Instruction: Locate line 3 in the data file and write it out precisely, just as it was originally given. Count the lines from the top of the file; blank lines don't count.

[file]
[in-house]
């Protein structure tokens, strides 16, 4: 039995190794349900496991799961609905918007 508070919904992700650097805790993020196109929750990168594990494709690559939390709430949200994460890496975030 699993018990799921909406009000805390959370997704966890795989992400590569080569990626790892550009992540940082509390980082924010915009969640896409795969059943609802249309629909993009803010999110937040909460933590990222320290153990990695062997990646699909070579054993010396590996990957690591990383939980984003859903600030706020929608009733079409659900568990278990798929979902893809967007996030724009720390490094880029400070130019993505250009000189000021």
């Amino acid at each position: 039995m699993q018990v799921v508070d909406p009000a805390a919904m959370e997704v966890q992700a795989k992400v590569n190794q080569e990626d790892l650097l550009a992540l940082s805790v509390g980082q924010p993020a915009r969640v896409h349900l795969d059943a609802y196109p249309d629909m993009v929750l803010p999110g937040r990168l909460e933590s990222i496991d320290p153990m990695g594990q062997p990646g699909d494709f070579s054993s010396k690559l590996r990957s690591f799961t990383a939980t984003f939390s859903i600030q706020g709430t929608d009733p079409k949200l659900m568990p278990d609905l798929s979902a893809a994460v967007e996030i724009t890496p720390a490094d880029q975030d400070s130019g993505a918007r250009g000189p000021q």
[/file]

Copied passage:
């Amino acid at each position: 039995m699993q018990v799921v508070d909406p009000a805390a919904m959370e997704v966890q992700a795989k992400v590569n190794q080569e990626d790892l650097l550009a992540l940082s805790v509390g980082q924010p993020a915009r969640v896409h349900l795969d059943a609802y196109p249309d629909m993009v929750l803010p999110g937040r990168l909460e933590s990222i496991d320290p153990m990695g594990q062997p990646g699909d494709f070579s054993s010396k690559l590996r990957s690591f799961t990383a939980t984003f939390s859903i600030q706020g709430t929608d009733p079409k949200l659900m568990p278990d609905l798929s979902a893809a994460v967007e996030i724009t890496p720390a490094d880029q975030d400070s130019g993505a918007r250009g000189p000021q």